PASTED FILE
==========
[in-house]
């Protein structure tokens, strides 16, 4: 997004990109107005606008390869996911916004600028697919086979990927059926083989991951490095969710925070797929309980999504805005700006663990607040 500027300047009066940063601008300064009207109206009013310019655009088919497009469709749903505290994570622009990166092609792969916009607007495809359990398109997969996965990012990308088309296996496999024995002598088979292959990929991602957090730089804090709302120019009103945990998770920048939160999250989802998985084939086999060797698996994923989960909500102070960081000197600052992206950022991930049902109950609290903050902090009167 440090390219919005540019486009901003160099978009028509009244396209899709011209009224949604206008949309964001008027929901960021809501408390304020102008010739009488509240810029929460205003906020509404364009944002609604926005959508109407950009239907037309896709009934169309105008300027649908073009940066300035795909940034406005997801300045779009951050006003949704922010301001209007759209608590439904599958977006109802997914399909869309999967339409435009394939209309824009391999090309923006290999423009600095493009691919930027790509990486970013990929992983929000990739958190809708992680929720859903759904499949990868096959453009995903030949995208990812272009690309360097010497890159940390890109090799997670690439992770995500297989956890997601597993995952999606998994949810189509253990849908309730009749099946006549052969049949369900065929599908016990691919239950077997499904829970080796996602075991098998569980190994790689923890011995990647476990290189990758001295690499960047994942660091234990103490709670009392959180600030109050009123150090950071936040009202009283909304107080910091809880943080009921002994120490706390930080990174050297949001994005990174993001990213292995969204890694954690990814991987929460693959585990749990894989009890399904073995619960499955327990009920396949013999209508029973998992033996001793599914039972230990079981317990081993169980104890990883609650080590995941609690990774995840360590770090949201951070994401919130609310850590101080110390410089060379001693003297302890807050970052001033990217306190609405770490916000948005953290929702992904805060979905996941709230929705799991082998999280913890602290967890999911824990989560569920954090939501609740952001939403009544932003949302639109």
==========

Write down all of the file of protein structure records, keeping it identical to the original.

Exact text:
[in-house]
């Protein structure tokens, strides 16, 4: 997004990109107005606008390869996911916004600028697919086979990927059926083989991951490095969710925070797929309980999504805005700006663990607040 500027300047009066940063601008300064009207109206009013310019655009088919497009469709749903505290994570622009990166092609792969916009607007495809359990398109997969996965990012990308088309296996496999024995002598088979292959990929991602957090730089804090709302120019009103945990998770920048939160999250989802998985084939086999060797698996994923989960909500102070960081000197600052992206950022991930049902109950609290903050902090009167 440090390219919005540019486009901003160099978009028509009244396209899709011209009224949604206008949309964001008027929901960021809501408390304020102008010739009488509240810029929460205003906020509404364009944002609604926005959508109407950009239907037309896709009934169309105008300027649908073009940066300035795909940034406005997801300045779009951050006003949704922010301001209007759209608590439904599958977006109802997914399909869309999967339409435009394939209309824009391999090309923006290999423009600095493009691919930027790509990486970013990929992983929000990739958190809708992680929720859903759904499949990868096959453009995903030949995208990812272009690309360097010497890159940390890109090799997670690439992770995500297989956890997601597993995952999606998994949810189509253990849908309730009749099946006549052969049949369900065929599908016990691919239950077997499904829970080796996602075991098998569980190994790689923890011995990647476990290189990758001295690499960047994942660091234990103490709670009392959180600030109050009123150090950071936040009202009283909304107080910091809880943080009921002994120490706390930080990174050297949001994005990174993001990213292995969204890694954690990814991987929460693959585990749990894989009890399904073995619960499955327990009920396949013999209508029973998992033996001793599914039972230990079981317990081993169980104890990883609650080590995941609690990774995840360590770090949201951070994401919130609310850590101080110390410089060379001693003297302890807050970052001033990217306190609405770490916000948005953290929702992904805060979905996941709230929705799991082998999280913890602290967890999911824990989560569920954090939501609740952001939403009544932003949302639109």